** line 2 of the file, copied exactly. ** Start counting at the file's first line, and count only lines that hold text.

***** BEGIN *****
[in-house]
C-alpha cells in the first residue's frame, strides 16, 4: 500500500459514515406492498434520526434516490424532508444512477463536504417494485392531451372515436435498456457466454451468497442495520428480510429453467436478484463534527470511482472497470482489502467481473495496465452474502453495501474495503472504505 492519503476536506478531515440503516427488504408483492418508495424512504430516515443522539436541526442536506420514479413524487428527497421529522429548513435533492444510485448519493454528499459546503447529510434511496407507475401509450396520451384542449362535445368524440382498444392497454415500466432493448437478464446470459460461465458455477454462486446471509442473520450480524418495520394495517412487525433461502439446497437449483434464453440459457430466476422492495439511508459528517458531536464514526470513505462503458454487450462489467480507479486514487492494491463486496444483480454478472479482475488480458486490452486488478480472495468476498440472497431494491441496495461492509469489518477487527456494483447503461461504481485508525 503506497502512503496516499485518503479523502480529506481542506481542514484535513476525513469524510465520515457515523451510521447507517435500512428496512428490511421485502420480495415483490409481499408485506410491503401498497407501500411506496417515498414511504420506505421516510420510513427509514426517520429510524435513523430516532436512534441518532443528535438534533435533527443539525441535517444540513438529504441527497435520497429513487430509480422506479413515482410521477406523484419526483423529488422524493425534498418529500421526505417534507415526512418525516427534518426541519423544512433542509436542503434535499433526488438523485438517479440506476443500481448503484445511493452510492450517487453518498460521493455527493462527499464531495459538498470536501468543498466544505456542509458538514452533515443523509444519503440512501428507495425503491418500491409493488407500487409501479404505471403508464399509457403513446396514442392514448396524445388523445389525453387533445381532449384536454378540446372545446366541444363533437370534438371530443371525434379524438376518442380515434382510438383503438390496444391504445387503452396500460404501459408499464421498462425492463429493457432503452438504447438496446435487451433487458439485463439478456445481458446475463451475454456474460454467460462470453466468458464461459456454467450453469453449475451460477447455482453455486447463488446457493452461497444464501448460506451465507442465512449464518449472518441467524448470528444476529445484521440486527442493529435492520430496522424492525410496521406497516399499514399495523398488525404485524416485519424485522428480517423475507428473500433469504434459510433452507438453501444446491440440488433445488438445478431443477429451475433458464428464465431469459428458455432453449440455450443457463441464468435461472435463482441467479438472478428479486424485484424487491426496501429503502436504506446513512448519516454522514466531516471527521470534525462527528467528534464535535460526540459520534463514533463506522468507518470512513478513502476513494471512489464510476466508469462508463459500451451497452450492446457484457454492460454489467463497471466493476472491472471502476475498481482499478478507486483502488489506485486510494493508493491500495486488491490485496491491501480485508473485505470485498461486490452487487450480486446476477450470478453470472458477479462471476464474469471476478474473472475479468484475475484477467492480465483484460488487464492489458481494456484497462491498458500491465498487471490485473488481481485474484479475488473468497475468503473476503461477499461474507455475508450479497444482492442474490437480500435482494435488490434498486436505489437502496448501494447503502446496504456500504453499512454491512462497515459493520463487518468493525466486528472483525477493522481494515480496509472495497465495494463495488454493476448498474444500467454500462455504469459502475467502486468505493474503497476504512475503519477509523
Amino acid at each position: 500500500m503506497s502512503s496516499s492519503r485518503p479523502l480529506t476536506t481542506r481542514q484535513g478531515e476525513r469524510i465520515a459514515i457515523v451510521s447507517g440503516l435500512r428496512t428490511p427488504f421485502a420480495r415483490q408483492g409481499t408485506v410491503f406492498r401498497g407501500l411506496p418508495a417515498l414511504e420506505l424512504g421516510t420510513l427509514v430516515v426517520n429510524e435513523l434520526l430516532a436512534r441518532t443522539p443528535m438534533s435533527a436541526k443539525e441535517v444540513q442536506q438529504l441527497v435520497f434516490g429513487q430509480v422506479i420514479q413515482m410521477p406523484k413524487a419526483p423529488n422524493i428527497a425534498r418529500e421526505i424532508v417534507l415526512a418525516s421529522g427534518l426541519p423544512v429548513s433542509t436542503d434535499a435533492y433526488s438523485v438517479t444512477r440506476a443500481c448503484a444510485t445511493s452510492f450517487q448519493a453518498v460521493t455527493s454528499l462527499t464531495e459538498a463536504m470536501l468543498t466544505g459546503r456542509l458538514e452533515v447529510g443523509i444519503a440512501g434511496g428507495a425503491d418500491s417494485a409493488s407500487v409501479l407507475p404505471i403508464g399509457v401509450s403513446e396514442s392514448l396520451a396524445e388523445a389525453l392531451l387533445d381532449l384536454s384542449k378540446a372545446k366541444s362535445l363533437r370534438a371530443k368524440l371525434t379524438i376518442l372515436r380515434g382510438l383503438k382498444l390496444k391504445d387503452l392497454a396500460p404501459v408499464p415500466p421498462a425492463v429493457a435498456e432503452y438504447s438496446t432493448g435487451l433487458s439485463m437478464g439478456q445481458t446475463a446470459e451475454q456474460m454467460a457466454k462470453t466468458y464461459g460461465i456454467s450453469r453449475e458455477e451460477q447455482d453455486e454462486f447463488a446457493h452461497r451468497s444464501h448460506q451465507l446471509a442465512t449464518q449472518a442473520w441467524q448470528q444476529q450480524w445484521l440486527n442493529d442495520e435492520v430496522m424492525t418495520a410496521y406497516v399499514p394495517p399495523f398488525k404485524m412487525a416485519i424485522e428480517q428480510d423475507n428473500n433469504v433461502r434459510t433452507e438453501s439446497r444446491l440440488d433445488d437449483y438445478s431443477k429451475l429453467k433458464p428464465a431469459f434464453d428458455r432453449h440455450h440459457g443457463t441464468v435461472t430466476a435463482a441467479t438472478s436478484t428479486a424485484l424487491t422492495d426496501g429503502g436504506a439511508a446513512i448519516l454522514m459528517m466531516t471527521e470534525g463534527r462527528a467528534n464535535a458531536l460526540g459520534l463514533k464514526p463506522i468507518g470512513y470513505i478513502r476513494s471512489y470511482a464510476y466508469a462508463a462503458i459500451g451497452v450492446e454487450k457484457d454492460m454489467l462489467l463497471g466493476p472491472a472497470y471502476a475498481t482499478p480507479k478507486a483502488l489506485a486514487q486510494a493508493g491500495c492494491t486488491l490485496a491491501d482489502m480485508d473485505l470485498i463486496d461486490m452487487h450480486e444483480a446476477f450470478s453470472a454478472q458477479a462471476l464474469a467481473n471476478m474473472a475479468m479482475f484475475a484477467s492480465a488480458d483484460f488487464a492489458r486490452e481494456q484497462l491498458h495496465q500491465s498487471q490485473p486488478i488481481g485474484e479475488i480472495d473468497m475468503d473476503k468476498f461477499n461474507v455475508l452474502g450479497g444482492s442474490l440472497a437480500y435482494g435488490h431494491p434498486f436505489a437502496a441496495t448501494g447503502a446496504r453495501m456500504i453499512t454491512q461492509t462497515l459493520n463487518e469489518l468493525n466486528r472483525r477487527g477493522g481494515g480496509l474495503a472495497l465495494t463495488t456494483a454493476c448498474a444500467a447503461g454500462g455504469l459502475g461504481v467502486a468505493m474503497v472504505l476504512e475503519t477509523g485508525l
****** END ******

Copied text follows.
C-alpha cells in the first residue's frame, strides 16, 4: 500500500459514515406492498434520526434516490424532508444512477463536504417494485392531451372515436435498456457466454451468497442495520428480510429453467436478484463534527470511482472497470482489502467481473495496465452474502453495501474495503472504505 492519503476536506478531515440503516427488504408483492418508495424512504430516515443522539436541526442536506420514479413524487428527497421529522429548513435533492444510485448519493454528499459546503447529510434511496407507475401509450396520451384542449362535445368524440382498444392497454415500466432493448437478464446470459460461465458455477454462486446471509442473520450480524418495520394495517412487525433461502439446497437449483434464453440459457430466476422492495439511508459528517458531536464514526470513505462503458454487450462489467480507479486514487492494491463486496444483480454478472479482475488480458486490452486488478480472495468476498440472497431494491441496495461492509469489518477487527456494483447503461461504481485508525 503506497502512503496516499485518503479523502480529506481542506481542514484535513476525513469524510465520515457515523451510521447507517435500512428496512428490511421485502420480495415483490409481499408485506410491503401498497407501500411506496417515498414511504420506505421516510420510513427509514426517520429510524435513523430516532436512534441518532443528535438534533435533527443539525441535517444540513438529504441527497435520497429513487430509480422506479413515482410521477406523484419526483423529488422524493425534498418529500421526505417534507415526512418525516427534518426541519423544512433542509436542503434535499433526488438523485438517479440506476443500481448503484445511493452510492450517487453518498460521493455527493462527499464531495459538498470536501468543498466544505456542509458538514452533515443523509444519503440512501428507495425503491418500491409493488407500487409501479404505471403508464399509457403513446396514442392514448396524445388523445389525453387533445381532449384536454378540446372545446366541444363533437370534438371530443371525434379524438376518442380515434382510438383503438390496444391504445387503452396500460404501459408499464421498462425492463429493457432503452438504447438496446435487451433487458439485463439478456445481458446475463451475454456474460454467460462470453466468458464461459456454467450453469453449475451460477447455482453455486447463488446457493452461497444464501448460506451465507442465512449464518449472518441467524448470528444476529445484521440486527442493529435492520430496522424492525410496521406497516399499514399495523398488525404485524416485519424485522428480517423475507428473500433469504434459510433452507438453501444446491440440488433445488438445478431443477429451475433458464428464465431469459428458455432453449440455450443457463441464468435461472435463482441467479438472478428479486424485484424487491426496501429503502436504506446513512448519516454522514466531516471527521470534525462527528467528534464535535460526540459520534463514533463506522468507518470512513478513502476513494471512489464510476466508469462508463459500451451497452450492446457484457454492460454489467463497471466493476472491472471502476475498481482499478478507486483502488489506485486510494493508493491500495486488491490485496491491501480485508473485505470485498461486490452487487450480486446476477450470478453470472458477479462471476464474469471476478474473472475479468484475475484477467492480465483484460488487464492489458481494456484497462491498458500491465498487471490485473488481481485474484479475488473468497475468503473476503461477499461474507455475508450479497444482492442474490437480500435482494435488490434498486436505489437502496448501494447503502446496504456500504453499512454491512462497515459493520463487518468493525466486528472483525477493522481494515480496509472495497465495494463495488454493476448498474444500467454500462455504469459502475467502486468505493474503497476504512475503519477509523